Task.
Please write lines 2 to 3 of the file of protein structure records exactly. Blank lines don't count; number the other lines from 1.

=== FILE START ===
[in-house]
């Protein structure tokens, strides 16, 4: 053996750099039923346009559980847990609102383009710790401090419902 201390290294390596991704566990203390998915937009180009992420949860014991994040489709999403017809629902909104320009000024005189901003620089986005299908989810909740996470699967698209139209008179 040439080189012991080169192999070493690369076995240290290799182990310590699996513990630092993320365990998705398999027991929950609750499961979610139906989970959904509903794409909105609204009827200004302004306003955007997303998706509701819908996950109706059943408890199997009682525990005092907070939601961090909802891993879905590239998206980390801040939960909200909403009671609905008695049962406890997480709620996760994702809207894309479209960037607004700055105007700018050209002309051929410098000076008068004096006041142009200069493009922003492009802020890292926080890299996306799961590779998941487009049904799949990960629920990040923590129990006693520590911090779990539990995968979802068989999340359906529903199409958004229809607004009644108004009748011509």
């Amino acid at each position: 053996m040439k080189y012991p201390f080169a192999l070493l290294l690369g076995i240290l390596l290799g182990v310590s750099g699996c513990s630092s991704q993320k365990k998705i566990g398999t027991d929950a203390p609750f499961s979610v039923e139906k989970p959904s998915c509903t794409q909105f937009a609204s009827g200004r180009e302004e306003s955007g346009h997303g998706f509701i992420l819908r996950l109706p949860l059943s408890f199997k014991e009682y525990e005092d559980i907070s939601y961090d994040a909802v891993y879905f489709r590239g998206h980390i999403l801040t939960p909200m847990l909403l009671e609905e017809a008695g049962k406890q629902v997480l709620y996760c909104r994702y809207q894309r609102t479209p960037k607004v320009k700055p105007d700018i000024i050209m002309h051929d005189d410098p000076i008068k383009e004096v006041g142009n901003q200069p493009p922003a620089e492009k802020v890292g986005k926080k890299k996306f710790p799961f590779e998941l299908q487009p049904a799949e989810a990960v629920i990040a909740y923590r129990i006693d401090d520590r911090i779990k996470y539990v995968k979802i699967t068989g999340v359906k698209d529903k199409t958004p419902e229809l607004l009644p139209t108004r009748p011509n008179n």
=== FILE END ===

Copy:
């Protein structure tokens, strides 16, 4: 053996750099039923346009559980847990609102383009710790401090419902 201390290294390596991704566990203390998915937009180009992420949860014991994040489709999403017809629902909104320009000024005189901003620089986005299908989810909740996470699967698209139209008179 040439080189012991080169192999070493690369076995240290290799182990310590699996513990630092993320365990998705398999027991929950609750499961979610139906989970959904509903794409909105609204009827200004302004306003955007997303998706509701819908996950109706059943408890199997009682525990005092907070939601961090909802891993879905590239998206980390801040939960909200909403009671609905008695049962406890997480709620996760994702809207894309479209960037607004700055105007700018050209002309051929410098000076008068004096006041142009200069493009922003492009802020890292926080890299996306799961590779998941487009049904799949990960629920990040923590129990006693520590911090779990539990995968979802068989999340359906529903199409958004229809607004009644108004009748011509």
């Amino acid at each position: 053996m040439k080189y012991p201390f080169a192999l070493l290294l690369g076995i240290l390596l290799g182990v310590s750099g699996c513990s630092s991704q993320k365990k998705i566990g398999t027991d929950a203390p609750f499961s979610v039923e139906k989970p959904s998915c509903t794409q909105f937009a609204s009827g200004r180009e302004e306003s955007g346009h997303g998706f509701i992420l819908r996950l109706p949860l059943s408890f199997k014991e009682y525990e005092d559980i907070s939601y961090d994040a909802v891993y879905f489709r590239g998206h980390i999403l801040t939960p909200m847990l909403l009671e609905e017809a008695g049962k406890q629902v997480l709620y996760c909104r994702y809207q894309r609102t479209p960037k607004v320009k700055p105007d700018i000024i050209m002309h051929d005189d410098p000076i008068k383009e004096v006041g142009n901003q200069p493009p922003a620089e492009k802020v890292g986005k926080k890299k996306f710790p799961f590779e998941l299908q487009p049904a799949e989810a990960v629920i990040a909740y923590r129990i006693d401090d520590r911090i779990k996470y539990v995968k979802i699967t068989g999340v359906k698209d529903k199409t958004p419902e229809l607004l009644p139209t108004r009748p011509n008179n």